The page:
This post is part inspired by the recent revelation that several cremated bodies from the Jonestown massacre have turned up, 35 years after the fact, in an abandoned Delaware funeral home.
Jonestown, for those not familiar with the event, refers to the 1978 mass suicide of more than 900 members of the religious group Peoples Temple Agricultural Project, run by James Warren 'Jim' Jones. The People's Temple had gone to Guyana to find utopia, only to be subjected to full-time agricultural labor and incessant Soviet propaganda. Meanwhile Jones was raking off the American welfare checks that were being sent to his devoted followers; he's supposed to have collected almost $26 million before the end.
That end came when California congressman Leo Ryan decided to fly to the the Guyana camp, prompted by calls from his constituents to find out what had happened to their family members. He arrived with a delegation of eighteen people, including representatives of the press as well as a Guyanese politician and concerned relatives. Though initially things went well, the situation soon deteriorated, and a violent shoot-out on the airstrip left Ryan and several other delegation members dead. Jones and his followers committed suicide soon afterward, leaving behind several high-ranking members tasked with delivering the Jonestown treasury to the Soviets, as well as a handful of other survivors who, by luck, managed to avoid poisoning. Everyone else died.
When the bodies were returned to the United States the military asked local funeral homes to help relatives deal with the interments, but there were several hundreds - including many children - and it seems that the funeral homes, and probably also the relatives, were completely overwhelmed. The particular funeral home mentioned in the AP report kept the cremated remains of nine people, presumably because the relatives didn't claim the ashes. Time passed, and the home fell into receivership when its owner died, so the bank took it over. Someone from the bank had to go to the home and take stock of what was left, and that was when the remains were discovered.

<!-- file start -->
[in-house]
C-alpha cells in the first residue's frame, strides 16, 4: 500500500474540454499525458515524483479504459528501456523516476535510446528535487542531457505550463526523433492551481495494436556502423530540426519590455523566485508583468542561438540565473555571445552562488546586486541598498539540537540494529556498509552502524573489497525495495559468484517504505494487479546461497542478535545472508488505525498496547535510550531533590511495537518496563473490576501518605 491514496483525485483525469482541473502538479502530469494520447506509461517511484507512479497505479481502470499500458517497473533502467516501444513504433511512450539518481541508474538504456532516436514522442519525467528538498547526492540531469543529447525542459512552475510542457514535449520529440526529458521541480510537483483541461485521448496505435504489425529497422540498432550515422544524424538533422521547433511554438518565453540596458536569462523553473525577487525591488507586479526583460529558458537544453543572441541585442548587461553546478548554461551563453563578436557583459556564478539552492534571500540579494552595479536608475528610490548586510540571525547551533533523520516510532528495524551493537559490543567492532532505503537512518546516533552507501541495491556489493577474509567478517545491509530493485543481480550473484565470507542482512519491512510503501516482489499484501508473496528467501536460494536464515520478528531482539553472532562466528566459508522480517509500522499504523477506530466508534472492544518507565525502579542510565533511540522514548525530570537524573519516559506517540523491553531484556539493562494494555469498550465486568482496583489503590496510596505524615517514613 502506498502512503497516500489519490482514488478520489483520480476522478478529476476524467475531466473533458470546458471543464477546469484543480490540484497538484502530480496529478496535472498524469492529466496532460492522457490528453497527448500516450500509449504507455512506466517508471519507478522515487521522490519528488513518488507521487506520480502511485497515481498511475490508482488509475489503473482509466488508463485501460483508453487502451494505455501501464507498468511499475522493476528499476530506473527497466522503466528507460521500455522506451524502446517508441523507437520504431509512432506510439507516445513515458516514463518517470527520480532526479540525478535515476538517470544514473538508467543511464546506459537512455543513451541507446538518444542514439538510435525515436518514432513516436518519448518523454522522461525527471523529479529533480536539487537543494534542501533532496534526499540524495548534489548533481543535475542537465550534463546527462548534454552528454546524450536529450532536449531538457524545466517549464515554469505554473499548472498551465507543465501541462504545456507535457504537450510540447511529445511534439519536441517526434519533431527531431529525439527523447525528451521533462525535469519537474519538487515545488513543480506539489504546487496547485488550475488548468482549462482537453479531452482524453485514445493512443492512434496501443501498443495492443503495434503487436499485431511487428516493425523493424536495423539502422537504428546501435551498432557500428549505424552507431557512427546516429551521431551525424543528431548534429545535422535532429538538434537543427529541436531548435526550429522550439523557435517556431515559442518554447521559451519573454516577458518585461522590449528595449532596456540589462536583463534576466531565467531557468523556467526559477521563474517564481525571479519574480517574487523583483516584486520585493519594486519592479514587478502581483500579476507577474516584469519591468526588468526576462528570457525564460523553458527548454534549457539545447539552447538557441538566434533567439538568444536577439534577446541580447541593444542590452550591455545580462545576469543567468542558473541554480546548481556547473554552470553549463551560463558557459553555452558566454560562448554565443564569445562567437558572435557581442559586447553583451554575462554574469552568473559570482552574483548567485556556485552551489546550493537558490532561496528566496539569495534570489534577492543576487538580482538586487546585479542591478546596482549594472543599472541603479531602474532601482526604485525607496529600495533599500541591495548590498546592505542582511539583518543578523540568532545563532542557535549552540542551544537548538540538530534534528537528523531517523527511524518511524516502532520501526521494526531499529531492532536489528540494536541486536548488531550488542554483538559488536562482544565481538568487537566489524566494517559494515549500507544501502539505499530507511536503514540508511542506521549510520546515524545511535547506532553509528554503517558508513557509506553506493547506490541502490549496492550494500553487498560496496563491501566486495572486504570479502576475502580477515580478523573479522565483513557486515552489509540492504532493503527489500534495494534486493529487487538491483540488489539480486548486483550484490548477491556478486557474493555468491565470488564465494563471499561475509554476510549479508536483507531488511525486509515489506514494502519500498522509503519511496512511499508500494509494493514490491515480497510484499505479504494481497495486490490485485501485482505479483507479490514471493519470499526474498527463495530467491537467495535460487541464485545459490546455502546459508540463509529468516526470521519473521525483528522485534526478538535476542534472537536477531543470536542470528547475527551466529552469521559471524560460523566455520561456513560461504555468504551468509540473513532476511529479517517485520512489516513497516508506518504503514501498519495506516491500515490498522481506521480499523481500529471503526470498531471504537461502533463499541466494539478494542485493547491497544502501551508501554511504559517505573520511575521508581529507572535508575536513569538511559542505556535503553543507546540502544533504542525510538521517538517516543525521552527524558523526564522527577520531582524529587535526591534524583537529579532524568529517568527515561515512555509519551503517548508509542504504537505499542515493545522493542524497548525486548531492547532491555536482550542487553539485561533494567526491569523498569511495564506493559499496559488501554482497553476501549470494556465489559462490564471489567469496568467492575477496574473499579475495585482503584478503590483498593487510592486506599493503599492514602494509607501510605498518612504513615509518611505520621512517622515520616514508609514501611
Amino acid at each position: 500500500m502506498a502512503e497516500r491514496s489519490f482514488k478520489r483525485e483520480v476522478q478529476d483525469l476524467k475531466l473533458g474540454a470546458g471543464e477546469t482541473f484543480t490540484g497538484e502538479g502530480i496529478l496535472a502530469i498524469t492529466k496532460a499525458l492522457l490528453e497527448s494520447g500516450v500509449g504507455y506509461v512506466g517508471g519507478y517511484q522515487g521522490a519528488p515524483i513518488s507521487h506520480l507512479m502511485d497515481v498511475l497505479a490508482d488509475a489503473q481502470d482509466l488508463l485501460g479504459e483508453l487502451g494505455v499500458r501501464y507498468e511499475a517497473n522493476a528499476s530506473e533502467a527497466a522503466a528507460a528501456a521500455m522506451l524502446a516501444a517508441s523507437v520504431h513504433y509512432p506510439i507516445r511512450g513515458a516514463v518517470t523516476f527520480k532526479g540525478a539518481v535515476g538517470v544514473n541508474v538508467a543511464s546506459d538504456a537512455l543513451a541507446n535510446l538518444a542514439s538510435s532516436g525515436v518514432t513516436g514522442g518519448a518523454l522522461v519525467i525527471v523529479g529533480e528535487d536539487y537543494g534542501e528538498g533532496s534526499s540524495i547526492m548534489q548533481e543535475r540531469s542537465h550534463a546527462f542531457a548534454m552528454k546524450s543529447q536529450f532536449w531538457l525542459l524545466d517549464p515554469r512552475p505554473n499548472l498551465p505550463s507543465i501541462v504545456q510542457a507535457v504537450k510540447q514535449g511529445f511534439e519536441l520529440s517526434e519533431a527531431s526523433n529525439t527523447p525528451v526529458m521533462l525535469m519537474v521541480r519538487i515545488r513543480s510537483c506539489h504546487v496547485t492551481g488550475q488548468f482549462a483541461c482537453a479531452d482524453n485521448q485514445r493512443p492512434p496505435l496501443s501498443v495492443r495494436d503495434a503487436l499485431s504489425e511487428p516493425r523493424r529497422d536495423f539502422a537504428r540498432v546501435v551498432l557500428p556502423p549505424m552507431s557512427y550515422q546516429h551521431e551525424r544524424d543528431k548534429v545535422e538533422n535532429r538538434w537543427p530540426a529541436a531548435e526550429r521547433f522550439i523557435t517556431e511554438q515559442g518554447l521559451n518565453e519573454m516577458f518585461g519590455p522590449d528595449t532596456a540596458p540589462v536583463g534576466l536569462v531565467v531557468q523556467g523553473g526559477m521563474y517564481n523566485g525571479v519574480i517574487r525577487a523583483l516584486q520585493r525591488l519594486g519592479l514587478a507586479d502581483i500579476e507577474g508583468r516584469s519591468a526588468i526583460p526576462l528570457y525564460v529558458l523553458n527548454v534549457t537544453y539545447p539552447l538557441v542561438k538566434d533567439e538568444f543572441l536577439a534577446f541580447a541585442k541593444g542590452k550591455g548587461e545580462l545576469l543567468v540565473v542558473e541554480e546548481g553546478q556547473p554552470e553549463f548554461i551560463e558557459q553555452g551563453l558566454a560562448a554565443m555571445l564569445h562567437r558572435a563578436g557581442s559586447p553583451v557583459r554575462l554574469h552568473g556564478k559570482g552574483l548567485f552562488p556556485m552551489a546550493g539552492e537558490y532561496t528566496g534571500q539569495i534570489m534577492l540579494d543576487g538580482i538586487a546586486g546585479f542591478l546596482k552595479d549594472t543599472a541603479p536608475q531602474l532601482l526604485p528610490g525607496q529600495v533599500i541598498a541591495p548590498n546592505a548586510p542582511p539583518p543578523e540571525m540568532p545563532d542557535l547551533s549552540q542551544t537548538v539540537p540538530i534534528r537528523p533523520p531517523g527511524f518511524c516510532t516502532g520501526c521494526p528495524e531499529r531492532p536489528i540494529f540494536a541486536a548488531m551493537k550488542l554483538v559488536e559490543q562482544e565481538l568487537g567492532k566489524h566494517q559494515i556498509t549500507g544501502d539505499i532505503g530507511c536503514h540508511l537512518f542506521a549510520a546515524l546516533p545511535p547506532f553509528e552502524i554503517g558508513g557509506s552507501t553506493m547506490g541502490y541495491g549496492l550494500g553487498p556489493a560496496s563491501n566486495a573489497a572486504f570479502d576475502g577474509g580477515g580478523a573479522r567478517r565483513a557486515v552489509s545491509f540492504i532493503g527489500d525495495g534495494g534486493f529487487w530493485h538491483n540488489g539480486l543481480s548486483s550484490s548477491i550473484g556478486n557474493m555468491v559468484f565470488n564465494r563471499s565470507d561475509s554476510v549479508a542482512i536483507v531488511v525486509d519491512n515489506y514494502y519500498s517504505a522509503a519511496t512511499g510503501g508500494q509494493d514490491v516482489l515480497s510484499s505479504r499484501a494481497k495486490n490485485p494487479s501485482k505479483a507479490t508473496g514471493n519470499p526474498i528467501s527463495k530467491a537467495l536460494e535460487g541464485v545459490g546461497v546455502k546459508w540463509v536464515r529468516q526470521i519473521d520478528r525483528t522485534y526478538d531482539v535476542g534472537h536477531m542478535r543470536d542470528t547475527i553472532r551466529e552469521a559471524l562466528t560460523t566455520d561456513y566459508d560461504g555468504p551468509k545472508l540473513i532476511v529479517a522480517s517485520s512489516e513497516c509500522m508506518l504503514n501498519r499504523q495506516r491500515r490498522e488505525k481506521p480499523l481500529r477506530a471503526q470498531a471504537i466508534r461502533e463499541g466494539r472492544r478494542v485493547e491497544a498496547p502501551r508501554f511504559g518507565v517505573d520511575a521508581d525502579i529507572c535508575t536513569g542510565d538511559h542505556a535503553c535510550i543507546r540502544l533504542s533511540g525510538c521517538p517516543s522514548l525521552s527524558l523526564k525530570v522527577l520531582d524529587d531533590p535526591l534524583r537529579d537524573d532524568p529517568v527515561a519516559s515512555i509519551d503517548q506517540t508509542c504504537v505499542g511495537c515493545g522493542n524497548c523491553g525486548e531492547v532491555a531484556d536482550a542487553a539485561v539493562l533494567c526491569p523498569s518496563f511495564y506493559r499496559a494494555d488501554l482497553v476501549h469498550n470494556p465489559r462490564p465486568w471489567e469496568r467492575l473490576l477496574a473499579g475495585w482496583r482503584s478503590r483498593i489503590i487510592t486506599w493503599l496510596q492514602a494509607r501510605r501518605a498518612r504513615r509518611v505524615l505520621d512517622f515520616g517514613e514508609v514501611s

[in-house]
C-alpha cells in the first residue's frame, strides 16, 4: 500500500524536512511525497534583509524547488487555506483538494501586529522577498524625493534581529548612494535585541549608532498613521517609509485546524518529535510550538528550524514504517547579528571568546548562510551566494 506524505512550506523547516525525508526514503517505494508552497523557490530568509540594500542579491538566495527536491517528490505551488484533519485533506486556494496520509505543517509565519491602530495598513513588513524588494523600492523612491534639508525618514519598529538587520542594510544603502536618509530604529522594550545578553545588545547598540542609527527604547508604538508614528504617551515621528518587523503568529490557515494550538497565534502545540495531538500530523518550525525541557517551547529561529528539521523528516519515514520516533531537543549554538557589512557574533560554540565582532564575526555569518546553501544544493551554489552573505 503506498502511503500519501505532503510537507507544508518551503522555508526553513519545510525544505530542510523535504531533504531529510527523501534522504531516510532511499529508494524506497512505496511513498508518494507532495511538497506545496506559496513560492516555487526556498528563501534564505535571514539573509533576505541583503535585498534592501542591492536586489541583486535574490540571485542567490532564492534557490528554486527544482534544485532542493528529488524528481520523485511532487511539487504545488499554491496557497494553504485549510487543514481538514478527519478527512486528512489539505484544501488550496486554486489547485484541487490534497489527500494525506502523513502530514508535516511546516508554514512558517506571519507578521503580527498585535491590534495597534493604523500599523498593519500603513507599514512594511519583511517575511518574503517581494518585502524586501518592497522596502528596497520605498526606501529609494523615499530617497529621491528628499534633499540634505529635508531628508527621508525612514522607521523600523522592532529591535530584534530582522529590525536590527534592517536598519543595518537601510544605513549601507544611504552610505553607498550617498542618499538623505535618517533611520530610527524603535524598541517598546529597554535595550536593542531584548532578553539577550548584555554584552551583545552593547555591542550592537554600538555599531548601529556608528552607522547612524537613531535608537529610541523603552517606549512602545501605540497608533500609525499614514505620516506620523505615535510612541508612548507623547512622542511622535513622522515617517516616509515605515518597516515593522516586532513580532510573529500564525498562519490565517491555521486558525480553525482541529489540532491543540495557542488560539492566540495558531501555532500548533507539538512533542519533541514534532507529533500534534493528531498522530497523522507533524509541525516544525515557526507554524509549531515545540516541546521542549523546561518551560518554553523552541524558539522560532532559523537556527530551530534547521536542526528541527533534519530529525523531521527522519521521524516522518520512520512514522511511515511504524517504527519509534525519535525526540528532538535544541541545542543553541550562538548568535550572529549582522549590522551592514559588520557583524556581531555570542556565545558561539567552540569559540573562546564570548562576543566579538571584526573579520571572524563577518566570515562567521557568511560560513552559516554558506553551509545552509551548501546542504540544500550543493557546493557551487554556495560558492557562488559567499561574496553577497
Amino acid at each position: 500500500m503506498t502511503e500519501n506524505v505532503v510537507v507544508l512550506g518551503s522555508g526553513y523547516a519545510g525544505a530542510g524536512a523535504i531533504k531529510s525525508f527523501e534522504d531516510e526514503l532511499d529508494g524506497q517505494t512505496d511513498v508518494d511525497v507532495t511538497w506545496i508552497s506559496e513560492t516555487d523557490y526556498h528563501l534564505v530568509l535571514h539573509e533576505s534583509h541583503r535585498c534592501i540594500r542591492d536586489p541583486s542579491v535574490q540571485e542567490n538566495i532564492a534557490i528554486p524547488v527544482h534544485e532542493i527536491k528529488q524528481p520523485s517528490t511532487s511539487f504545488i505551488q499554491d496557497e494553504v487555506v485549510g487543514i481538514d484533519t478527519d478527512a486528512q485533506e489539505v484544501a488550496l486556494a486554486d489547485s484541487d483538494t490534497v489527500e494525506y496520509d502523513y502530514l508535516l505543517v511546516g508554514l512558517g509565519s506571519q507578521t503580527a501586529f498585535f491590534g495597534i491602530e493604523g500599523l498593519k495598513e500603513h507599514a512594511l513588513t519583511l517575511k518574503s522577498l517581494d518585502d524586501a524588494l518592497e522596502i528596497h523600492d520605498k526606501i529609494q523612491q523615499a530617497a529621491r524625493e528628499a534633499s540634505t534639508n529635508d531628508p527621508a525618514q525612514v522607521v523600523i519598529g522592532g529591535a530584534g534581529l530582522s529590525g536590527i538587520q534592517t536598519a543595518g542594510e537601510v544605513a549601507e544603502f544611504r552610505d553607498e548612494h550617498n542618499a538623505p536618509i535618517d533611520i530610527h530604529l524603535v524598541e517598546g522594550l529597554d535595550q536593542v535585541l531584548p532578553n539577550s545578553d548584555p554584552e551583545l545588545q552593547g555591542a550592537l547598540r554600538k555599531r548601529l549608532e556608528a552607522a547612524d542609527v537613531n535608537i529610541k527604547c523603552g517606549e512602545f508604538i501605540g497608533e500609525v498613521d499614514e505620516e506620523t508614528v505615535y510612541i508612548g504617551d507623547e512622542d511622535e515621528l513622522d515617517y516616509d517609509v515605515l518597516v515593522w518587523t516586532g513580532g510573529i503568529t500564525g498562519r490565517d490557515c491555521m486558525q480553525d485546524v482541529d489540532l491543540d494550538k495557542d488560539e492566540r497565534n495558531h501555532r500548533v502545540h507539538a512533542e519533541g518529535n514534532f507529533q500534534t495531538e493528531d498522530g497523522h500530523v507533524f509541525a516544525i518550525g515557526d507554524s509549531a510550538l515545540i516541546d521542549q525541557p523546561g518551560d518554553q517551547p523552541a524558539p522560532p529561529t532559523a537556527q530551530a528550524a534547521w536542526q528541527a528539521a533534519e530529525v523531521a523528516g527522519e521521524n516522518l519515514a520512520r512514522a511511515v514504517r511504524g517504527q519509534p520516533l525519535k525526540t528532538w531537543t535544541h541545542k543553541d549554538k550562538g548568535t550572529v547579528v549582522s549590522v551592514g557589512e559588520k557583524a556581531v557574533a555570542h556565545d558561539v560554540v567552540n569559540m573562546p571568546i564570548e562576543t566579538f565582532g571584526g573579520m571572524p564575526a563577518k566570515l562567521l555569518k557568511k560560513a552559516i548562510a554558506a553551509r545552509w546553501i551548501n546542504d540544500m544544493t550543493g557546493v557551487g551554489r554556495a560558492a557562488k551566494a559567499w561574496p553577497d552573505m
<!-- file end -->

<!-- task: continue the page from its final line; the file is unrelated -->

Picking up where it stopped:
Many funeral directors admitted, after the fact, that it was not uncommon for a home to have several unclaimed dead on its hands; relatives often lack the money to reclaim their loved ones. "I'm going to say most all funeral establishments have cremains in
storage that people have not come to collect," says Harvey Smith,
secretary of the Delaware State Funeral Directors Association.
Sad though this is, it does provide some interesting possibilities for roleplay. Given the nature of the universe posited in Trail of Cthulhu, Call of Cthulhu, and modern games like Night's Black Agents or Pagan Publishing's Delta Green, there are plenty of other reasons why cremains might go unclaimed. A funeral home that has fallen into disuse because the owner has died is a very nice touch, and could happen in any of the game's eras. Cremation as a means of disposing of the dead has been around for donkey's years, but in London the concept was never really popular until the 1870s, when the Cremation Society of Great Britain was founded. Take all that into consideration, and we have the following possibilities: